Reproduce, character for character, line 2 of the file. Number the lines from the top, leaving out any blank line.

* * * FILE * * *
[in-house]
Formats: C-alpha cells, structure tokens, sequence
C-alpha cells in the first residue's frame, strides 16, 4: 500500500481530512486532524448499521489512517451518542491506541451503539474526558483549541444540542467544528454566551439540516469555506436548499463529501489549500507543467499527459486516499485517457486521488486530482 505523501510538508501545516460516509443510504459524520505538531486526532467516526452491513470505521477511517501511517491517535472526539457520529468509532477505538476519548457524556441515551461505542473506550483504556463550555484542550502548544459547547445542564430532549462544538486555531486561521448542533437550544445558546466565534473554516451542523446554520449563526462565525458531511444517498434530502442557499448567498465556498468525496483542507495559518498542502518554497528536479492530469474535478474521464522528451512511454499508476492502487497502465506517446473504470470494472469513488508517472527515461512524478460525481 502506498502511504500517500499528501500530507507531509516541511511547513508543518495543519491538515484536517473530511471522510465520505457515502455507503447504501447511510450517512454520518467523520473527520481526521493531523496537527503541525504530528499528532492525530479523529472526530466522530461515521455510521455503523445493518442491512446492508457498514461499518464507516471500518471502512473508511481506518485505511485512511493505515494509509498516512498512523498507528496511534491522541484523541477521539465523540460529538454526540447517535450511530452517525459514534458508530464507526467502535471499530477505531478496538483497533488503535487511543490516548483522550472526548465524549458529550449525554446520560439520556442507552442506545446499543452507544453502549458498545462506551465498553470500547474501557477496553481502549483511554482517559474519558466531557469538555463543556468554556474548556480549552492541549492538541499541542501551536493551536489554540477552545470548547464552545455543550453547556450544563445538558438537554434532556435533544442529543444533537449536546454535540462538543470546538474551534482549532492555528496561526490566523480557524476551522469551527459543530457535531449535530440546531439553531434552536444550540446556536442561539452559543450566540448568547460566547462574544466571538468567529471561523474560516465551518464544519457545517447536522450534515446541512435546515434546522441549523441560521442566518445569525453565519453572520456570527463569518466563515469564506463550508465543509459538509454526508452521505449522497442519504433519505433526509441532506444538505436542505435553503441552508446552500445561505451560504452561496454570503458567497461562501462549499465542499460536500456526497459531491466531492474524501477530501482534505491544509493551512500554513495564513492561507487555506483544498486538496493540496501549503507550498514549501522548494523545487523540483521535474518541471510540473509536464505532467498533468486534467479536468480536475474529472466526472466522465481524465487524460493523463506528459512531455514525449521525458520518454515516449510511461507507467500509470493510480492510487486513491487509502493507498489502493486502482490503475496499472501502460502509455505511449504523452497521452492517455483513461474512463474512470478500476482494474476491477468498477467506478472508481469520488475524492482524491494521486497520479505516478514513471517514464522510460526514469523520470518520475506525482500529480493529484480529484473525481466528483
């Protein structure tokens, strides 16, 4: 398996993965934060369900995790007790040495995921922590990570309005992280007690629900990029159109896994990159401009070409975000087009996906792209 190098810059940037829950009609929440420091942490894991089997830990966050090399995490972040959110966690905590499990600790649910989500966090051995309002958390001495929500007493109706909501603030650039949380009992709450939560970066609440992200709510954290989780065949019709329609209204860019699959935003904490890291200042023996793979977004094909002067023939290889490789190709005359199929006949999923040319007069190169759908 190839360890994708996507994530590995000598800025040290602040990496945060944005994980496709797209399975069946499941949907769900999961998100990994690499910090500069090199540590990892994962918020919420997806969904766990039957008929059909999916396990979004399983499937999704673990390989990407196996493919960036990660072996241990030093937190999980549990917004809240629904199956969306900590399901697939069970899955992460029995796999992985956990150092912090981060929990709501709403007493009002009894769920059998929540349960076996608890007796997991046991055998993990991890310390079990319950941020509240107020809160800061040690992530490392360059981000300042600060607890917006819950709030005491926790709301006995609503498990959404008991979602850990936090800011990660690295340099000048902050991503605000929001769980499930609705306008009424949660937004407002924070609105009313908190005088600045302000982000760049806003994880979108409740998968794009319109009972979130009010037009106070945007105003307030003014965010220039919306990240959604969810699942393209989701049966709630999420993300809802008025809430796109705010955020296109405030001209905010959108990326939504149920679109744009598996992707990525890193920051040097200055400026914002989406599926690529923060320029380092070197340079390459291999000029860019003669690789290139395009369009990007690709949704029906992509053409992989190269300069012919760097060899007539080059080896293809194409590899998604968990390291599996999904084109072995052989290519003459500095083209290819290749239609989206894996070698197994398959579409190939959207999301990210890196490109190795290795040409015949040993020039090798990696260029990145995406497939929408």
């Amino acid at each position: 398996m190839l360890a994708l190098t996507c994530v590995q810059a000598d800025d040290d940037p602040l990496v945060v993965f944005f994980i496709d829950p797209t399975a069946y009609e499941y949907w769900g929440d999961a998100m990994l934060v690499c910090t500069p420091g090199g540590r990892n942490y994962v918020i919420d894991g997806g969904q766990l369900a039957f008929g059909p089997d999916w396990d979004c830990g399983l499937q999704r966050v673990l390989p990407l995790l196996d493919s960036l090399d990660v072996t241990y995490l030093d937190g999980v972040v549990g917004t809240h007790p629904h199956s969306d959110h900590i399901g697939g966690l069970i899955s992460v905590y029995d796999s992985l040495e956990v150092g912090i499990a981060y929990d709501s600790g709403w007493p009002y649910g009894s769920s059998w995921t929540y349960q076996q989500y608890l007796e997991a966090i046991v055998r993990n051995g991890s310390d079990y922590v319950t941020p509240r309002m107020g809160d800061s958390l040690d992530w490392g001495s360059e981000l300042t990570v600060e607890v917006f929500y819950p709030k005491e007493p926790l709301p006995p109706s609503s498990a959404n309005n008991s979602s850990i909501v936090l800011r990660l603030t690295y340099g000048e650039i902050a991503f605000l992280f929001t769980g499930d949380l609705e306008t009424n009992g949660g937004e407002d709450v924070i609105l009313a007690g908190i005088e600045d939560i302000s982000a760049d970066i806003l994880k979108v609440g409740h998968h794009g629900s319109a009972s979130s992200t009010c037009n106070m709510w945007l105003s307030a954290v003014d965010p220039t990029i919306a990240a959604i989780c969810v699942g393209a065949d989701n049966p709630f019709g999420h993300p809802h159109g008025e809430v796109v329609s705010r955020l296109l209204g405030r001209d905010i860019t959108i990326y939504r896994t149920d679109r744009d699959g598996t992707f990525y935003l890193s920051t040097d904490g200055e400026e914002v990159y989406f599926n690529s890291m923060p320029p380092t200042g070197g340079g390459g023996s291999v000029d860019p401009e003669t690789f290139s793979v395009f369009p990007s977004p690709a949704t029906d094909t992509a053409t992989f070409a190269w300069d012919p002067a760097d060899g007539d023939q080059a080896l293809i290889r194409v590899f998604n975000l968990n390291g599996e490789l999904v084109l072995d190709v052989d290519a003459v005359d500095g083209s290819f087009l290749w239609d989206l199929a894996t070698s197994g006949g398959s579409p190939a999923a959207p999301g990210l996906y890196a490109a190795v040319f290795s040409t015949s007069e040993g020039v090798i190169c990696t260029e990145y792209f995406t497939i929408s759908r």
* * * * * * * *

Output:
Formats: C-alpha cells, structure tokens, sequence